How You Can Profit from the Currency Wars
By Sasha Cekerevac for Investment Contrarians |
Recently, we have heard a lot about currency wars being waged by various nations around the world. To those who are unfamiliar, “currency war” is a term that refers to countries that are actively looking to devalue their currency to help stimulate export growth and their domestic economy.
Investing in stocks in this type of environment can be tricky, as one needs to add additional variables to the analysis. Having a strong market sector, solid long-term fundamentals of the individual stock, and a favorable currency direction can help when considering investing in stocks.
While many look to the Federal Reserve as being the most active in trying to devalue the U.S. dollar, I would point to Japan. Newly elected Japanese Prime Minister Abe has been vocal about demanding massive and unprecedented monetary stimulus by the Bank of Japan to help stimulate the Japanese economy.
Large institutions interested in investing in stocks certainly have jumped on the export-oriented market sector, as Japanese stocks are up approximately 24% since mid-November, when elections were announced, and the yen is down in value by approximately 10%.
However, this is not a short-term phenomenon. I believe the yen will continue to remain weak for a long time, and this will benefit the Japanese export market sector. Those interested in investing in stocks could look to equities in Japan that will benefit from the yen’s devaluation.
One market sector that also has strong fundamentals in the U.S. is vehicle sales. The U.S. had extremely strong car sales in 2012, and I expect 2013 to be just as strong. When combined with a further lowering of the Japanese currency, this will further help the Japanese automotive market sector.
Investing in stocks in the automotive market sector is slightly more difficult because of the economic problems in Europe. The market sector itself will continue to remain sluggish on the European continent, and this makes analysis that much more difficult.
Having said that, two examples of recent strength in the automotive market sector from the currency devaluation of the Japanese yen are Toyota Motor Corporation (NYSE/TM) and Honda Motor Co., Ltd. (NYSE/HMC).
Chart courtesy of www.StockCharts.com
Timing is very important when investing in stocks. During the drop from 2007 to 2009, very few people were comfortable accumulating shares after such a dramatic drop, which is unfortunate, as that was a great buying opportunity. Investing in stocks when others are selling can be quite profitable over the long term.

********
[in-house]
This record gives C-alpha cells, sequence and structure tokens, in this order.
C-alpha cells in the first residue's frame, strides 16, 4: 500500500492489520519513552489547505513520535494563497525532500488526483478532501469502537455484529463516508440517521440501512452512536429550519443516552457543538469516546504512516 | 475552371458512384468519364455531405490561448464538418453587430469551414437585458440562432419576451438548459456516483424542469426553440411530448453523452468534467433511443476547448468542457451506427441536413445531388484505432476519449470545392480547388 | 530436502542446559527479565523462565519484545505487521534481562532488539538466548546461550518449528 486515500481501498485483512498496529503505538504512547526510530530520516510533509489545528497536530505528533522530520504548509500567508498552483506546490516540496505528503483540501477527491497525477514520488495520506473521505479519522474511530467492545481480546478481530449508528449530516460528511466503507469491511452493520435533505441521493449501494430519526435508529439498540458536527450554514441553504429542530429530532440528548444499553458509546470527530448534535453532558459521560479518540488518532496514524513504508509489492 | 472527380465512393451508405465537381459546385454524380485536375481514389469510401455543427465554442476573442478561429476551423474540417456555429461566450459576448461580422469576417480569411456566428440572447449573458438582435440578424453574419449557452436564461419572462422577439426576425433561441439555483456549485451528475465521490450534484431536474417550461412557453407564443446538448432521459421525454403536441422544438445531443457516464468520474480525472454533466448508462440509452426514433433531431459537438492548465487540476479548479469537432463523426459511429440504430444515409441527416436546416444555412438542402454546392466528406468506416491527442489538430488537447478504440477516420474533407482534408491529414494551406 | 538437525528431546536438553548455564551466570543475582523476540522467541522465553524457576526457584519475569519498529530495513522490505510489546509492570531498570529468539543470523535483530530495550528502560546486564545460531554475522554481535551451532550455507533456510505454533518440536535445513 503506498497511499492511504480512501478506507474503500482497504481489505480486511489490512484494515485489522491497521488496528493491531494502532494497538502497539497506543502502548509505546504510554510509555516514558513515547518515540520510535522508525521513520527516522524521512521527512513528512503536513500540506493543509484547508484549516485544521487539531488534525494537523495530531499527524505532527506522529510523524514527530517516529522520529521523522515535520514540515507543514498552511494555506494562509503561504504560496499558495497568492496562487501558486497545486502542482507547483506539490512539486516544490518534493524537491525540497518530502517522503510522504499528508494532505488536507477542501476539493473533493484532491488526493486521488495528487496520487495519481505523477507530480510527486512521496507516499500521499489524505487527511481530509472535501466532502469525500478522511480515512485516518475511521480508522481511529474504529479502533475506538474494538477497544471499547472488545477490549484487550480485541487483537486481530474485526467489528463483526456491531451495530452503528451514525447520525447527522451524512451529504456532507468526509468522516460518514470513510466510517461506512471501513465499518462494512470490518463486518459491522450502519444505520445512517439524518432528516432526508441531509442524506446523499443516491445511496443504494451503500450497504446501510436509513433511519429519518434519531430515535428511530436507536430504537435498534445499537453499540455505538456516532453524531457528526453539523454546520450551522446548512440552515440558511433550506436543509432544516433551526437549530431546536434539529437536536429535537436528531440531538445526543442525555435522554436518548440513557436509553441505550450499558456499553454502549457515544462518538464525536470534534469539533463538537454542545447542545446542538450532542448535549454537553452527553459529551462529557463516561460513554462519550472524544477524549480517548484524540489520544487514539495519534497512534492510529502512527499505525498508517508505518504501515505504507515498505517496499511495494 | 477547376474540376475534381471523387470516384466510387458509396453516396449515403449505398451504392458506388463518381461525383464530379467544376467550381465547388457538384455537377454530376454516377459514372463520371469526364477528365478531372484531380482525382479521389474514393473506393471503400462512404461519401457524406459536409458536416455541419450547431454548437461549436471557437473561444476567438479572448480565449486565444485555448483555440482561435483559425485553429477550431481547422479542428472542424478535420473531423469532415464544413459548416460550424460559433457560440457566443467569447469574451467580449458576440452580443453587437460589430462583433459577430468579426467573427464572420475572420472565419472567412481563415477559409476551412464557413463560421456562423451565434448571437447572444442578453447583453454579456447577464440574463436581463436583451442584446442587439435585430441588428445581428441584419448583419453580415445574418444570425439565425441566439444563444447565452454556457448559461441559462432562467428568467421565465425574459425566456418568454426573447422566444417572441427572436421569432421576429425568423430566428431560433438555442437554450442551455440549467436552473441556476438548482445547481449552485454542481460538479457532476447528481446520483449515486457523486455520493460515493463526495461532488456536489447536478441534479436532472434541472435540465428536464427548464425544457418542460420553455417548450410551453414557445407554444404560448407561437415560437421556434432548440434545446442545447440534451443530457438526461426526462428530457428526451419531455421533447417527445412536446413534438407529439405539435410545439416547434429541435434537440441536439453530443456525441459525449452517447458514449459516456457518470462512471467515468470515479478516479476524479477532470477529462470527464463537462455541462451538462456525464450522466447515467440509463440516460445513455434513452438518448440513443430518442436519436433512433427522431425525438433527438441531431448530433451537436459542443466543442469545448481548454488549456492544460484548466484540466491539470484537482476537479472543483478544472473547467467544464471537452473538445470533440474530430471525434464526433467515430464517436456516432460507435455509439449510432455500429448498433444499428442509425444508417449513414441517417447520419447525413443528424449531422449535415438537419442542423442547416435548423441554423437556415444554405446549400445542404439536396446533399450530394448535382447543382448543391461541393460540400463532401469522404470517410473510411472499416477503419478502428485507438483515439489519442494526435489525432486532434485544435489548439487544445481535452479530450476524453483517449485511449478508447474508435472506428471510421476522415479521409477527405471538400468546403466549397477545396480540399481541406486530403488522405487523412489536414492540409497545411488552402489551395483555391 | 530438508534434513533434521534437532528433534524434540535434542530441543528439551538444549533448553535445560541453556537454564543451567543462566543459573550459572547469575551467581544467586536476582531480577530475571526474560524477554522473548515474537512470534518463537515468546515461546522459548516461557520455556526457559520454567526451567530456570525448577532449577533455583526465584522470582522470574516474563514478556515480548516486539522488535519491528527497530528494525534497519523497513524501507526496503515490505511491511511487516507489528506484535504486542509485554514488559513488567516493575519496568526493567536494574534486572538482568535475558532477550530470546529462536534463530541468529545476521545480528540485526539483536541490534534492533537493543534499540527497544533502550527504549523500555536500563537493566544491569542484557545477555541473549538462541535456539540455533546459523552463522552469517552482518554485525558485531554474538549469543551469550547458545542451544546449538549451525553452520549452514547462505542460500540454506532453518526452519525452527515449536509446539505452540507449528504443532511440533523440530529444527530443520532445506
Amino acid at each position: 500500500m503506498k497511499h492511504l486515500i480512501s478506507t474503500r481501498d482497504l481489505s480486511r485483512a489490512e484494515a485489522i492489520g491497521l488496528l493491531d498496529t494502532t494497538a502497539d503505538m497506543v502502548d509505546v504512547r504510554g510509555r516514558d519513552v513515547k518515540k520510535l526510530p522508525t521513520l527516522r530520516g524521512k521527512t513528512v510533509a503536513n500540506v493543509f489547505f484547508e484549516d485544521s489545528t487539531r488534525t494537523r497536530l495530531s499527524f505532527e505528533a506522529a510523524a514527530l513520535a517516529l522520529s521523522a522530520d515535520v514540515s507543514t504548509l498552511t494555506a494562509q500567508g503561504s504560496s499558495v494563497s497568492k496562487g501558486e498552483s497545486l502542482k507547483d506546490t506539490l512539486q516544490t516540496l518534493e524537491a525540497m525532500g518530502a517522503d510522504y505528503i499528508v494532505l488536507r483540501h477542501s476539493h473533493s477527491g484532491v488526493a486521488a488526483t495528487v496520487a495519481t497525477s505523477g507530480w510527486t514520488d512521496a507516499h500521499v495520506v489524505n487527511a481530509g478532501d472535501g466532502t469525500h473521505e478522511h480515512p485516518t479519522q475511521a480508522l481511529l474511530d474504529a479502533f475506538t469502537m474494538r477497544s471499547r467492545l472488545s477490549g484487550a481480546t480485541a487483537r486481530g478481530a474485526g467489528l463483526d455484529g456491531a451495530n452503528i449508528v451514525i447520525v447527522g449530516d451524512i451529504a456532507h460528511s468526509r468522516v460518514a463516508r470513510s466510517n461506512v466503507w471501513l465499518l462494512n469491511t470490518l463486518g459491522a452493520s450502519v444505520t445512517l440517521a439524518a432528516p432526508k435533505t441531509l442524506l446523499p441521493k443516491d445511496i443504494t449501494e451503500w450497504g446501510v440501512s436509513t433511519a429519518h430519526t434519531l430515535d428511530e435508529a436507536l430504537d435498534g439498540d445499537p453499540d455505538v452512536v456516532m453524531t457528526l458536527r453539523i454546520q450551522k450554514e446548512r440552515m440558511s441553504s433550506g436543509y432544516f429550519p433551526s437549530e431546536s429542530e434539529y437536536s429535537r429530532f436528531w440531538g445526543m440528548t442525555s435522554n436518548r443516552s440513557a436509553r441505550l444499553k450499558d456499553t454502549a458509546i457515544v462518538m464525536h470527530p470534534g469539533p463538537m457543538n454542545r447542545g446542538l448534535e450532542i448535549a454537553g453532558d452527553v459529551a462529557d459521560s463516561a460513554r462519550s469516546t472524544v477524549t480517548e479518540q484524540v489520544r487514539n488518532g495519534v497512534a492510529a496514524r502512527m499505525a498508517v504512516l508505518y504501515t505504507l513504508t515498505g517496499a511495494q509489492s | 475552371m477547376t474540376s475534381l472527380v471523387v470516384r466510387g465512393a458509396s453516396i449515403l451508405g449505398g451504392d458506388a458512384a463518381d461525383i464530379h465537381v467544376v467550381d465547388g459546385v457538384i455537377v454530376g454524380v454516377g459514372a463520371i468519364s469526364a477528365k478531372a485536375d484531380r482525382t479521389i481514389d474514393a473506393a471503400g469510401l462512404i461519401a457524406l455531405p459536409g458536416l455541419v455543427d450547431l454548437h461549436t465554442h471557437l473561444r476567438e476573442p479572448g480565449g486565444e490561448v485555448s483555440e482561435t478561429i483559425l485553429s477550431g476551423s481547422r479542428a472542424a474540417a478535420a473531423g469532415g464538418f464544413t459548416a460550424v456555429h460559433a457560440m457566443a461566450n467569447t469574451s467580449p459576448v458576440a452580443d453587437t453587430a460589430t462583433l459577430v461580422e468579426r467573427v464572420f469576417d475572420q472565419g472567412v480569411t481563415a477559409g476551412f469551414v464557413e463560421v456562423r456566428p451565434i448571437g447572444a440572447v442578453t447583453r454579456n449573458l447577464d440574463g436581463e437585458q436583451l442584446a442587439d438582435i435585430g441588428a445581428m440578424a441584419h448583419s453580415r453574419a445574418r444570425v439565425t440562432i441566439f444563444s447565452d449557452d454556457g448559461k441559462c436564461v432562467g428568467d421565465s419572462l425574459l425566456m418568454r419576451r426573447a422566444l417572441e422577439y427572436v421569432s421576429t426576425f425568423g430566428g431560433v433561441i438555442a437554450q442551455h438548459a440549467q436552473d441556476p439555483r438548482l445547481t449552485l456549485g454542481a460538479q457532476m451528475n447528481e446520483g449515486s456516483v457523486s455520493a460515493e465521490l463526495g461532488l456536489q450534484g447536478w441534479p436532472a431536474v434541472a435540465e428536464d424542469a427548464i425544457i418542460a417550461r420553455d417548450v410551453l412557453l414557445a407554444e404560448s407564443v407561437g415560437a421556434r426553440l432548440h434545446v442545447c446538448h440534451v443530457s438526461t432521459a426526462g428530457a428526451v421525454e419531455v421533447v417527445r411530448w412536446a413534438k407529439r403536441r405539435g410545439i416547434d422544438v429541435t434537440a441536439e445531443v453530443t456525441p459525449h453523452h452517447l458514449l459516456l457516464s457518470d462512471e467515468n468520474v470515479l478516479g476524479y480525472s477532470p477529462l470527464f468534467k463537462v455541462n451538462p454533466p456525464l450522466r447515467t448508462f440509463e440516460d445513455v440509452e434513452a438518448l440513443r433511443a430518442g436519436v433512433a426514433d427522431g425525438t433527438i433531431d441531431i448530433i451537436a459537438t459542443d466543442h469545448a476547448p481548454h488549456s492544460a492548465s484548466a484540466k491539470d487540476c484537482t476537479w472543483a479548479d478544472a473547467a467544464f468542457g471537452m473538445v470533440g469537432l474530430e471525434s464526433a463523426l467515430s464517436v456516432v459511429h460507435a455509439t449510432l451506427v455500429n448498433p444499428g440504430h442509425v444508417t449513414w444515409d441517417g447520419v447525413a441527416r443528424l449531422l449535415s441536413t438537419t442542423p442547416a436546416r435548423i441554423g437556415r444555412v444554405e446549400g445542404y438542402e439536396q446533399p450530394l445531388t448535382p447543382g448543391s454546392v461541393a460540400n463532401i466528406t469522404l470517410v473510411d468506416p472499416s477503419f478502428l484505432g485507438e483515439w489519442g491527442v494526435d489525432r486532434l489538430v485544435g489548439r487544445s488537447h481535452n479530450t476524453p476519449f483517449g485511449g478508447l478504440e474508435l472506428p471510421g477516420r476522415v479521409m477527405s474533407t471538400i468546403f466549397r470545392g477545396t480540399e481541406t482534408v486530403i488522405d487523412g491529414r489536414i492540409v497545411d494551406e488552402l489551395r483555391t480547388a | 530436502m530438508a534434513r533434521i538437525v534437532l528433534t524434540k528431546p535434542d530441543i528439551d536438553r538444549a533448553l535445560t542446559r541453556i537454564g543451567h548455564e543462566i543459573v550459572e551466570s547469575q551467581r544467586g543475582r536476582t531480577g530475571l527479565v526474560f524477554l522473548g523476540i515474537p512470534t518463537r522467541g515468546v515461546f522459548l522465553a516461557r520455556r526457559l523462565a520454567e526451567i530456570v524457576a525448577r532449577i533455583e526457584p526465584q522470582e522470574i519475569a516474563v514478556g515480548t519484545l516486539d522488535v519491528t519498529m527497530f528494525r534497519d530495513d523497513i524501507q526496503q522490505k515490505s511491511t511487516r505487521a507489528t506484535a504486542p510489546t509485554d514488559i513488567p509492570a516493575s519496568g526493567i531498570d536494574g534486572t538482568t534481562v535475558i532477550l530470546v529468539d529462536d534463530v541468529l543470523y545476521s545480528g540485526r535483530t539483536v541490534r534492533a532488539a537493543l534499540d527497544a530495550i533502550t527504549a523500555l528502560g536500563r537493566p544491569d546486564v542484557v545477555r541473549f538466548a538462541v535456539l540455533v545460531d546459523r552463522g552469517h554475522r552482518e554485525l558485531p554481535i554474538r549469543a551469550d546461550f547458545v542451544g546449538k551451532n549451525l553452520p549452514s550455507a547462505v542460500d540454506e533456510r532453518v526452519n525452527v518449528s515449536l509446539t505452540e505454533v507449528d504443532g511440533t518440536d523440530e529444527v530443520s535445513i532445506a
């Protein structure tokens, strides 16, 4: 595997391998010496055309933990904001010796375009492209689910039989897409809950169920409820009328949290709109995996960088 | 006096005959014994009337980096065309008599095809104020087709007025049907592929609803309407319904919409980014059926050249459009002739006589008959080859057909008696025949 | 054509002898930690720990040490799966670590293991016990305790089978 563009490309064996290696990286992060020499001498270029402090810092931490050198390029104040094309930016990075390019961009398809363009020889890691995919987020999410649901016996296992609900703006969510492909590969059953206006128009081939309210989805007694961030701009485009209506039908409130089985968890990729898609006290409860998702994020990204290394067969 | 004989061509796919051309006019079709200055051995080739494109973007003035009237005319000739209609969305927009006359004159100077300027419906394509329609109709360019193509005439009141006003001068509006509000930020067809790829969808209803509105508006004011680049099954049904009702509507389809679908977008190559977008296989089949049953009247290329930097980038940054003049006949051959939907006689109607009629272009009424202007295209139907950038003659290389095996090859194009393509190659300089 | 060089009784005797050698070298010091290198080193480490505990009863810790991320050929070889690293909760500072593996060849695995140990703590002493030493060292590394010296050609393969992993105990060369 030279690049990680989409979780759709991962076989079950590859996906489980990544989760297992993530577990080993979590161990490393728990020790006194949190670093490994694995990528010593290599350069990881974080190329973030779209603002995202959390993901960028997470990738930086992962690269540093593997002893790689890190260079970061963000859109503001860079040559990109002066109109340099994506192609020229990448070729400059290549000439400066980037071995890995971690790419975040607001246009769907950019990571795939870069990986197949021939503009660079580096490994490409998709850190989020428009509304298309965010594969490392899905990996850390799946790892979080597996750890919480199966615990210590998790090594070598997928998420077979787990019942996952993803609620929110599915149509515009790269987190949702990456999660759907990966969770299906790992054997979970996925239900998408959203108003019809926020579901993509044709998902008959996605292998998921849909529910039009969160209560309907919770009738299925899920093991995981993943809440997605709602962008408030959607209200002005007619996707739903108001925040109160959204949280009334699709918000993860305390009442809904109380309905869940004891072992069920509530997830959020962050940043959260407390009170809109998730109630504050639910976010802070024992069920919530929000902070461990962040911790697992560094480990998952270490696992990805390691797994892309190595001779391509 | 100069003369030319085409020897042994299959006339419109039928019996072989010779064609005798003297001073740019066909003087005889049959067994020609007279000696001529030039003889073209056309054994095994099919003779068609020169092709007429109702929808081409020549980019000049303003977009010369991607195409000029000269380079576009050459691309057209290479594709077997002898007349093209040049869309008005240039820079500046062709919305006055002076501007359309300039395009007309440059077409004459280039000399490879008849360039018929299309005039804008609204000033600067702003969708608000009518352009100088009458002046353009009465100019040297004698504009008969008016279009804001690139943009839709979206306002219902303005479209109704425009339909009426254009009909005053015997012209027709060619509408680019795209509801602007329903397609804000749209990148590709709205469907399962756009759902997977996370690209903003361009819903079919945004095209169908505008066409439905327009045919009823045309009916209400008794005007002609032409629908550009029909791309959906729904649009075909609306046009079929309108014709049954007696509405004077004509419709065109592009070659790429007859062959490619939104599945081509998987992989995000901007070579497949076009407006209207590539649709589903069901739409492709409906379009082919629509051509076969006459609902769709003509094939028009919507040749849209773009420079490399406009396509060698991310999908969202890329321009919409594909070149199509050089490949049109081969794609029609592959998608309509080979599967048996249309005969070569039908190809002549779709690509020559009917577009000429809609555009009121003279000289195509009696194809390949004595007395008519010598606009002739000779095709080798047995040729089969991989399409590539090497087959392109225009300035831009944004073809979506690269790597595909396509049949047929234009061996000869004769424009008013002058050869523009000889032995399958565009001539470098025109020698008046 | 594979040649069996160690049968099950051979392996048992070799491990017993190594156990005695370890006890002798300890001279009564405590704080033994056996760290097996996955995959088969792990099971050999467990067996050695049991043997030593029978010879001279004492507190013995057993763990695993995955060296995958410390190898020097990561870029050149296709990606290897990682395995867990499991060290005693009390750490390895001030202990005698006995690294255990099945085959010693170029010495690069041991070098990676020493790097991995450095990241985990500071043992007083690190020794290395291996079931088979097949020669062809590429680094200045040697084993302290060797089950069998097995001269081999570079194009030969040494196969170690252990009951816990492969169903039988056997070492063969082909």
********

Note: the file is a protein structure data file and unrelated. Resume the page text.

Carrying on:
We can see two distinct long-term trendlines on the 10-year chart above. From the lows of 2003–2007, the long-term uptrend was broken, and the shares declined dramatically.
With the automotive market sector having been in serious decline during the Great Recession, this made perfect sense. However, 2012 was an extremely strong year for car sales in the U.S. and subsequently we have just seen the stock break up through its long-term downtrend.
In addition to strong car sales in America, the lower Japanese yen is that much more advantageous to the automotive market sector in Japan.
One danger when it comes to investing in stocks is rushing into a market sector following a significant move. Toyota is already up approximately 25% over the past couple of months, a substantial move for a company of its size.
I think we’re likely to see some profit-taking in both the Japanese automotive market sector and the Japanese currency. Nothing moves in a straight line.
However, I do believe the Japanese yen will continue to weaken versus the U.S. dollar for an extended period of time. The U.S. Federal Reserve is much closer to ending its monetary stimulus versus the Japanese central bank, which is just now embarking on a new money-printing regime.
This type of move can last for years. The Japanese yen weakened from approximately 78 per U.S. dollar in October 2012 to approximately 90 in early January. That is a substantial move in a very short period of time. Having said that, over the next couple of years, I can certainly see the Japanese yen weakening past 110 to the U.S. dollar.
Combined with a low interest rate environment in America for the near future, the Japanese automotive market sector should have strong fundamentals as a wind at their back.
Investing in stocks is never easy, and I would not recommend buying this market sector currently, as the move appears to be overextended. However, I do suggest adding it to one’s watch list and looking for opportunistic entry points over the next year or two.